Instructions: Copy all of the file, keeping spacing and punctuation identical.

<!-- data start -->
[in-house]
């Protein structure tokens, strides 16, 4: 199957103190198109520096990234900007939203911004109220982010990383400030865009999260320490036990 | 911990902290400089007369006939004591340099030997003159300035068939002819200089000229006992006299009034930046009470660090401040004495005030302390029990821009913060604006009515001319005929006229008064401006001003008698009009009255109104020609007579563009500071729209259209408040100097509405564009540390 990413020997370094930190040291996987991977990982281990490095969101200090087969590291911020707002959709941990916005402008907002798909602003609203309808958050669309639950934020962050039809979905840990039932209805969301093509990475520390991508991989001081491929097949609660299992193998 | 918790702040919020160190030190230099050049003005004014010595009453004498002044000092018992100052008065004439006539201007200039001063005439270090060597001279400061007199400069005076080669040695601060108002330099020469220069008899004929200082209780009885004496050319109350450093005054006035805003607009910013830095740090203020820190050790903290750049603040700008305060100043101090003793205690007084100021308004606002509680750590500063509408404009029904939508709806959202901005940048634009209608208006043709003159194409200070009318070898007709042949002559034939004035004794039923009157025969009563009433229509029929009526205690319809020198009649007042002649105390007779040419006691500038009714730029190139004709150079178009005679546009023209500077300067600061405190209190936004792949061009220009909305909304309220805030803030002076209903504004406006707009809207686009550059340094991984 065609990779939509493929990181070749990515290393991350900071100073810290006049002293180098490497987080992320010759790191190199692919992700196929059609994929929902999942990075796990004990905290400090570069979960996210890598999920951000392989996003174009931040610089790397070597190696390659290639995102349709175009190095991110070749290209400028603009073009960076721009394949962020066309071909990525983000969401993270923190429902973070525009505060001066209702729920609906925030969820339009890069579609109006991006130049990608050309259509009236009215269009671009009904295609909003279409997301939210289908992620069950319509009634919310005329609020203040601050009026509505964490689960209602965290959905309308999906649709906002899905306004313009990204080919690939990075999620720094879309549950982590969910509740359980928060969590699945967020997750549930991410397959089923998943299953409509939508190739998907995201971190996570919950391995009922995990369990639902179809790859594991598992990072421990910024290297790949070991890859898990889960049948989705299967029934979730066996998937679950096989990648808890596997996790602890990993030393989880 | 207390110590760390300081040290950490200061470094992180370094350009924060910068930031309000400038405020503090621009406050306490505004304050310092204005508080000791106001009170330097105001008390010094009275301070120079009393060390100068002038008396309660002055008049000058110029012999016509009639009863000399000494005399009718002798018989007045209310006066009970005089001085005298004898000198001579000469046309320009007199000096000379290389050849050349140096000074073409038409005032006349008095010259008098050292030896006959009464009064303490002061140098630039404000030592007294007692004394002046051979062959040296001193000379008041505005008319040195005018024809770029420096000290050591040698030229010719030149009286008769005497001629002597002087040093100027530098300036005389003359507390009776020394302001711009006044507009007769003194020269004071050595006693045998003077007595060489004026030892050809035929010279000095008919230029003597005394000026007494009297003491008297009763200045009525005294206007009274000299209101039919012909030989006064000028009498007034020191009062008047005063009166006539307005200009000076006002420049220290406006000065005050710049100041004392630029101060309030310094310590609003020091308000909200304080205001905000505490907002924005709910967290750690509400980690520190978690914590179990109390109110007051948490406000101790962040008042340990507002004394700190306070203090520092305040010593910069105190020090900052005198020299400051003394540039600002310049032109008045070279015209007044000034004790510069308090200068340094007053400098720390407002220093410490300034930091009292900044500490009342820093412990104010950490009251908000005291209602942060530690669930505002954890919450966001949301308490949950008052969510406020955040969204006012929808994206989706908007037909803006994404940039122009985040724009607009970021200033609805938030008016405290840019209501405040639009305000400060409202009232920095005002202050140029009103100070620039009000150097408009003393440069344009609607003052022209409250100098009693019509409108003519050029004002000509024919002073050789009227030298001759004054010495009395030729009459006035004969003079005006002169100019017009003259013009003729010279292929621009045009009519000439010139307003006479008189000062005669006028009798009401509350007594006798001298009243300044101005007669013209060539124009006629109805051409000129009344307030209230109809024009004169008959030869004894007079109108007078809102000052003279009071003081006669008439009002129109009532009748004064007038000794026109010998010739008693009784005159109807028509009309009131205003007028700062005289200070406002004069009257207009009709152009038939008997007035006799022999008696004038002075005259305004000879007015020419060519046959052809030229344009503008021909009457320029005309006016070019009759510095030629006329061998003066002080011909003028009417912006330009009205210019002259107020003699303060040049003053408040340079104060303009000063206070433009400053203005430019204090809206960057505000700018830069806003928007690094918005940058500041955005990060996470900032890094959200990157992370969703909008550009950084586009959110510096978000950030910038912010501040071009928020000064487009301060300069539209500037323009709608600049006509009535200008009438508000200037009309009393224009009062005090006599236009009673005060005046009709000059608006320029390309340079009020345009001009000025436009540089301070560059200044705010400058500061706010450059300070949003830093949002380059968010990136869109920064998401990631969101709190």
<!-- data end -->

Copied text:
[in-house]
């Protein structure tokens, strides 16, 4: 199957103190198109520096990234900007939203911004109220982010990383400030865009999260320490036990 | 911990902290400089007369006939004591340099030997003159300035068939002819200089000229006992006299009034930046009470660090401040004495005030302390029990821009913060604006009515001319005929006229008064401006001003008698009009009255109104020609007579563009500071729209259209408040100097509405564009540390 990413020997370094930190040291996987991977990982281990490095969101200090087969590291911020707002959709941990916005402008907002798909602003609203309808958050669309639950934020962050039809979905840990039932209805969301093509990475520390991508991989001081491929097949609660299992193998 | 918790702040919020160190030190230099050049003005004014010595009453004498002044000092018992100052008065004439006539201007200039001063005439270090060597001279400061007199400069005076080669040695601060108002330099020469220069008899004929200082209780009885004496050319109350450093005054006035805003607009910013830095740090203020820190050790903290750049603040700008305060100043101090003793205690007084100021308004606002509680750590500063509408404009029904939508709806959202901005940048634009209608208006043709003159194409200070009318070898007709042949002559034939004035004794039923009157025969009563009433229509029929009526205690319809020198009649007042002649105390007779040419006691500038009714730029190139004709150079178009005679546009023209500077300067600061405190209190936004792949061009220009909305909304309220805030803030002076209903504004406006707009809207686009550059340094991984 065609990779939509493929990181070749990515290393991350900071100073810290006049002293180098490497987080992320010759790191190199692919992700196929059609994929929902999942990075796990004990905290400090570069979960996210890598999920951000392989996003174009931040610089790397070597190696390659290639995102349709175009190095991110070749290209400028603009073009960076721009394949962020066309071909990525983000969401993270923190429902973070525009505060001066209702729920609906925030969820339009890069579609109006991006130049990608050309259509009236009215269009671009009904295609909003279409997301939210289908992620069950319509009634919310005329609020203040601050009026509505964490689960209602965290959905309308999906649709906002899905306004313009990204080919690939990075999620720094879309549950982590969910509740359980928060969590699945967020997750549930991410397959089923998943299953409509939508190739998907995201971190996570919950391995009922995990369990639902179809790859594991598992990072421990910024290297790949070991890859898990889960049948989705299967029934979730066996998937679950096989990648808890596997996790602890990993030393989880 | 207390110590760390300081040290950490200061470094992180370094350009924060910068930031309000400038405020503090621009406050306490505004304050310092204005508080000791106001009170330097105001008390010094009275301070120079009393060390100068002038008396309660002055008049000058110029012999016509009639009863000399000494005399009718002798018989007045209310006066009970005089001085005298004898000198001579000469046309320009007199000096000379290389050849050349140096000074073409038409005032006349008095010259008098050292030896006959009464009064303490002061140098630039404000030592007294007692004394002046051979062959040296001193000379008041505005008319040195005018024809770029420096000290050591040698030229010719030149009286008769005497001629002597002087040093100027530098300036005389003359507390009776020394302001711009006044507009007769003194020269004071050595006693045998003077007595060489004026030892050809035929010279000095008919230029003597005394000026007494009297003491008297009763200045009525005294206007009274000299209101039919012909030989006064000028009498007034020191009062008047005063009166006539307005200009000076006002420049220290406006000065005050710049100041004392630029101060309030310094310590609003020091308000909200304080205001905000505490907002924005709910967290750690509400980690520190978690914590179990109390109110007051948490406000101790962040008042340990507002004394700190306070203090520092305040010593910069105190020090900052005198020299400051003394540039600002310049032109008045070279015209007044000034004790510069308090200068340094007053400098720390407002220093410490300034930091009292900044500490009342820093412990104010950490009251908000005291209602942060530690669930505002954890919450966001949301308490949950008052969510406020955040969204006012929808994206989706908007037909803006994404940039122009985040724009607009970021200033609805938030008016405290840019209501405040639009305000400060409202009232920095005002202050140029009103100070620039009000150097408009003393440069344009609607003052022209409250100098009693019509409108003519050029004002000509024919002073050789009227030298001759004054010495009395030729009459006035004969003079005006002169100019017009003259013009003729010279292929621009045009009519000439010139307003006479008189000062005669006028009798009401509350007594006798001298009243300044101005007669013209060539124009006629109805051409000129009344307030209230109809024009004169008959030869004894007079109108007078809102000052003279009071003081006669008439009002129109009532009748004064007038000794026109010998010739008693009784005159109807028509009309009131205003007028700062005289200070406002004069009257207009009709152009038939008997007035006799022999008696004038002075005259305004000879007015020419060519046959052809030229344009503008021909009457320029005309006016070019009759510095030629006329061998003066002080011909003028009417912006330009009205210019002259107020003699303060040049003053408040340079104060303009000063206070433009400053203005430019204090809206960057505000700018830069806003928007690094918005940058500041955005990060996470900032890094959200990157992370969703909008550009950084586009959110510096978000950030910038912010501040071009928020000064487009301060300069539209500037323009709608600049006509009535200008009438508000200037009309009393224009009062005090006599236009009673005060005046009709000059608006320029390309340079009020345009001009000025436009540089301070560059200044705010400058500061706010450059300070949003830093949002380059968010990136869109920064998401990631969101709190």